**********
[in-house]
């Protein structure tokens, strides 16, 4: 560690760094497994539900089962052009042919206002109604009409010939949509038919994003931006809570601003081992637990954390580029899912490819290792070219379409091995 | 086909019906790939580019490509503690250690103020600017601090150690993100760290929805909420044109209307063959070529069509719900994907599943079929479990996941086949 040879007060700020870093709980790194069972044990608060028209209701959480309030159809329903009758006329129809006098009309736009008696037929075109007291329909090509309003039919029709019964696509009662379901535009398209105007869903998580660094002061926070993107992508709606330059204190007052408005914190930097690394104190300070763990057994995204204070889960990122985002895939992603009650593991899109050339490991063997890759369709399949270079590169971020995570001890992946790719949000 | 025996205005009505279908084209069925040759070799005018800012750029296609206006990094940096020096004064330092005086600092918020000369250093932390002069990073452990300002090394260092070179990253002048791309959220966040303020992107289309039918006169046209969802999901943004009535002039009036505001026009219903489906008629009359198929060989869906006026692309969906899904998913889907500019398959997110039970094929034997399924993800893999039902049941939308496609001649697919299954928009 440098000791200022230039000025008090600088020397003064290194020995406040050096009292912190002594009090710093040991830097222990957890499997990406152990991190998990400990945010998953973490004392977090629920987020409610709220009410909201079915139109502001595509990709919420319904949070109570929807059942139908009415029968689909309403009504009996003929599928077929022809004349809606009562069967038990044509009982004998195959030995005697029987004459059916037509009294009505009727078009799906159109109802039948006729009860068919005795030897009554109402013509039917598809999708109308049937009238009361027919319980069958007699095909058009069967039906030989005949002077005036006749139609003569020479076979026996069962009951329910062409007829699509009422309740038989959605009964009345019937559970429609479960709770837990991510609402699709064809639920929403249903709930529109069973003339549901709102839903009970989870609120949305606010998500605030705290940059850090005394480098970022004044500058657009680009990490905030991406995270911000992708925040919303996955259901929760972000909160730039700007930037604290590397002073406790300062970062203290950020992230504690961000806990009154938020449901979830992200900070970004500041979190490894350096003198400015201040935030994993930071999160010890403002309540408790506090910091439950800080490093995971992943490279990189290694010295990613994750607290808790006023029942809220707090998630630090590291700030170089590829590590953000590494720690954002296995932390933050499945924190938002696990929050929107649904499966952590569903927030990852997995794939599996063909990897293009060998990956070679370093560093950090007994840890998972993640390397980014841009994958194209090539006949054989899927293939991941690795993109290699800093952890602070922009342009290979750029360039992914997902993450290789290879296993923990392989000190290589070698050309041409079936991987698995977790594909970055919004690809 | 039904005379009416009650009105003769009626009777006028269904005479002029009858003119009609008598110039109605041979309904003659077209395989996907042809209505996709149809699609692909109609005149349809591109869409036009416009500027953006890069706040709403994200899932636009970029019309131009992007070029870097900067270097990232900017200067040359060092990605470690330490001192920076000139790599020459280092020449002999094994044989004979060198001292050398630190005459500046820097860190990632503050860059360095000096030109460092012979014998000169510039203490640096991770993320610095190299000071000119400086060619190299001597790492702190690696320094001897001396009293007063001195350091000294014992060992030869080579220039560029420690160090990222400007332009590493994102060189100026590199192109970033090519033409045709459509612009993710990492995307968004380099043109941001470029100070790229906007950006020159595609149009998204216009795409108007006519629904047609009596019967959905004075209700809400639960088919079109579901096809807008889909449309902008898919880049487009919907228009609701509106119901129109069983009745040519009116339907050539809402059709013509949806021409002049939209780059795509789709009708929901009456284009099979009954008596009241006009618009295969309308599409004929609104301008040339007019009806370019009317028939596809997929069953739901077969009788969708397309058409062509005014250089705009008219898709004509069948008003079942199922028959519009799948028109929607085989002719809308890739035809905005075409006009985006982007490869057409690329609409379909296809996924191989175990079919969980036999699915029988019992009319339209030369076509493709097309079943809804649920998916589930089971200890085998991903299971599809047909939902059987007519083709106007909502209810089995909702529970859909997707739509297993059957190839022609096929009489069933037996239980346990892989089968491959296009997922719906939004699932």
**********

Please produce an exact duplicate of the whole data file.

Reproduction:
[in-house]
């Protein structure tokens, strides 16, 4: 560690760094497994539900089962052009042919206002109604009409010939949509038919994003931006809570601003081992637990954390580029899912490819290792070219379409091995 | 086909019906790939580019490509503690250690103020600017601090150690993100760290929805909420044109209307063959070529069509719900994907599943079929479990996941086949 040879007060700020870093709980790194069972044990608060028209209701959480309030159809329903009758006329129809006098009309736009008696037929075109007291329909090509309003039919029709019964696509009662379901535009398209105007869903998580660094002061926070993107992508709606330059204190007052408005914190930097690394104190300070763990057994995204204070889960990122985002895939992603009650593991899109050339490991063997890759369709399949270079590169971020995570001890992946790719949000 | 025996205005009505279908084209069925040759070799005018800012750029296609206006990094940096020096004064330092005086600092918020000369250093932390002069990073452990300002090394260092070179990253002048791309959220966040303020992107289309039918006169046209969802999901943004009535002039009036505001026009219903489906008629009359198929060989869906006026692309969906899904998913889907500019398959997110039970094929034997399924993800893999039902049941939308496609001649697919299954928009 440098000791200022230039000025008090600088020397003064290194020995406040050096009292912190002594009090710093040991830097222990957890499997990406152990991190998990400990945010998953973490004392977090629920987020409610709220009410909201079915139109502001595509990709919420319904949070109570929807059942139908009415029968689909309403009504009996003929599928077929022809004349809606009562069967038990044509009982004998195959030995005697029987004459059916037509009294009505009727078009799906159109109802039948006729009860068919005795030897009554109402013509039917598809999708109308049937009238009361027919319980069958007699095909058009069967039906030989005949002077005036006749139609003569020479076979026996069962009951329910062409007829699509009422309740038989959605009964009345019937559970429609479960709770837990991510609402699709064809639920929403249903709930529109069973003339549901709102839903009970989870609120949305606010998500605030705290940059850090005394480098970022004044500058657009680009990490905030991406995270911000992708925040919303996955259901929760972000909160730039700007930037604290590397002073406790300062970062203290950020992230504690961000806990009154938020449901979830992200900070970004500041979190490894350096003198400015201040935030994993930071999160010890403002309540408790506090910091439950800080490093995971992943490279990189290694010295990613994750607290808790006023029942809220707090998630630090590291700030170089590829590590953000590494720690954002296995932390933050499945924190938002696990929050929107649904499966952590569903927030990852997995794939599996063909990897293009060998990956070679370093560093950090007994840890998972993640390397980014841009994958194209090539006949054989899927293939991941690795993109290699800093952890602070922009342009290979750029360039992914997902993450290789290879296993923990392989000190290589070698050309041409079936991987698995977790594909970055919004690809 | 039904005379009416009650009105003769009626009777006028269904005479002029009858003119009609008598110039109605041979309904003659077209395989996907042809209505996709149809699609692909109609005149349809591109869409036009416009500027953006890069706040709403994200899932636009970029019309131009992007070029870097900067270097990232900017200067040359060092990605470690330490001192920076000139790599020459280092020449002999094994044989004979060198001292050398630190005459500046820097860190990632503050860059360095000096030109460092012979014998000169510039203490640096991770993320610095190299000071000119400086060619190299001597790492702190690696320094001897001396009293007063001195350091000294014992060992030869080579220039560029420690160090990222400007332009590493994102060189100026590199192109970033090519033409045709459509612009993710990492995307968004380099043109941001470029100070790229906007950006020159595609149009998204216009795409108007006519629904047609009596019967959905004075209700809400639960088919079109579901096809807008889909449309902008898919880049487009919907228009609701509106119901129109069983009745040519009116339907050539809402059709013509949806021409002049939209780059795509789709009708929901009456284009099979009954008596009241006009618009295969309308599409004929609104301008040339007019009806370019009317028939596809997929069953739901077969009788969708397309058409062509005014250089705009008219898709004509069948008003079942199922028959519009799948028109929607085989002719809308890739035809905005075409006009985006982007490869057409690329609409379909296809996924191989175990079919969980036999699915029988019992009319339209030369076509493709097309079943809804649920998916589930089971200890085998991903299971599809047909939902059987007519083709106007909502209810089995909702529970859909997707739509297993059957190839022609096929009489069933037996239980346990892989089968491959296009997922719906939004699932």